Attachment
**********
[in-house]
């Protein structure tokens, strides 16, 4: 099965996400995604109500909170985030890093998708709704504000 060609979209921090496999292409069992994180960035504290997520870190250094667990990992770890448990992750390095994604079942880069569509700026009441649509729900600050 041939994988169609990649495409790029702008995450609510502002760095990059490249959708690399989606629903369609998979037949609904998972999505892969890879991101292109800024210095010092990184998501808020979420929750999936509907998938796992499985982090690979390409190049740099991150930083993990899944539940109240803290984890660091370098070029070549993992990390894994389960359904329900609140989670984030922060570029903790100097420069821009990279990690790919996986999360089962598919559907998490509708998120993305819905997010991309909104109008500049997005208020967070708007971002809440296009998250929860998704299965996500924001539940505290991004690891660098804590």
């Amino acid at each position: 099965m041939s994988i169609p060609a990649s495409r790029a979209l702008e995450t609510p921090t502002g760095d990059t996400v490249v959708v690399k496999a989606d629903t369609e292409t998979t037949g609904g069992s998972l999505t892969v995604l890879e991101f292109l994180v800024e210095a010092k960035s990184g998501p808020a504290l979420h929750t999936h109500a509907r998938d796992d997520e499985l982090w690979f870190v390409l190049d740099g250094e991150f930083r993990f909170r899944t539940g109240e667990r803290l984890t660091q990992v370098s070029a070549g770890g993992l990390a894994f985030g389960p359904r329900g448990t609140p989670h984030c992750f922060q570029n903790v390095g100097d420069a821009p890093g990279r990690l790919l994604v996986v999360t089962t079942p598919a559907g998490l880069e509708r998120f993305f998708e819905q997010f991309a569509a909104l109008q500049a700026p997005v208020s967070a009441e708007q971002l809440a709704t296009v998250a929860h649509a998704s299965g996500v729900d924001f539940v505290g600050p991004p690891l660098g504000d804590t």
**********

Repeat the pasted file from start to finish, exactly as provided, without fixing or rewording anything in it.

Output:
[in-house]
């Protein structure tokens, strides 16, 4: 099965996400995604109500909170985030890093998708709704504000 060609979209921090496999292409069992994180960035504290997520870190250094667990990992770890448990992750390095994604079942880069569509700026009441649509729900600050 041939994988169609990649495409790029702008995450609510502002760095990059490249959708690399989606629903369609998979037949609904998972999505892969890879991101292109800024210095010092990184998501808020979420929750999936509907998938796992499985982090690979390409190049740099991150930083993990899944539940109240803290984890660091370098070029070549993992990390894994389960359904329900609140989670984030922060570029903790100097420069821009990279990690790919996986999360089962598919559907998490509708998120993305819905997010991309909104109008500049997005208020967070708007971002809440296009998250929860998704299965996500924001539940505290991004690891660098804590």
């Amino acid at each position: 099965m041939s994988i169609p060609a990649s495409r790029a979209l702008e995450t609510p921090t502002g760095d990059t996400v490249v959708v690399k496999a989606d629903t369609e292409t998979t037949g609904g069992s998972l999505t892969v995604l890879e991101f292109l994180v800024e210095a010092k960035s990184g998501p808020a504290l979420h929750t999936h109500a509907r998938d796992d997520e499985l982090w690979f870190v390409l190049d740099g250094e991150f930083r993990f909170r899944t539940g109240e667990r803290l984890t660091q990992v370098s070029a070549g770890g993992l990390a894994f985030g389960p359904r329900g448990t609140p989670h984030c992750f922060q570029n903790v390095g100097d420069a821009p890093g990279r990690l790919l994604v996986v999360t089962t079942p598919a559907g998490l880069e509708r998120f993305f998708e819905q997010f991309a569509a909104l109008q500049a700026p997005v208020s967070a009441e708007q971002l809440a709704t296009v998250a929860h649509a998704s299965g996500v729900d924001f539940v505290g600050p991004p690891l660098g504000d804590t």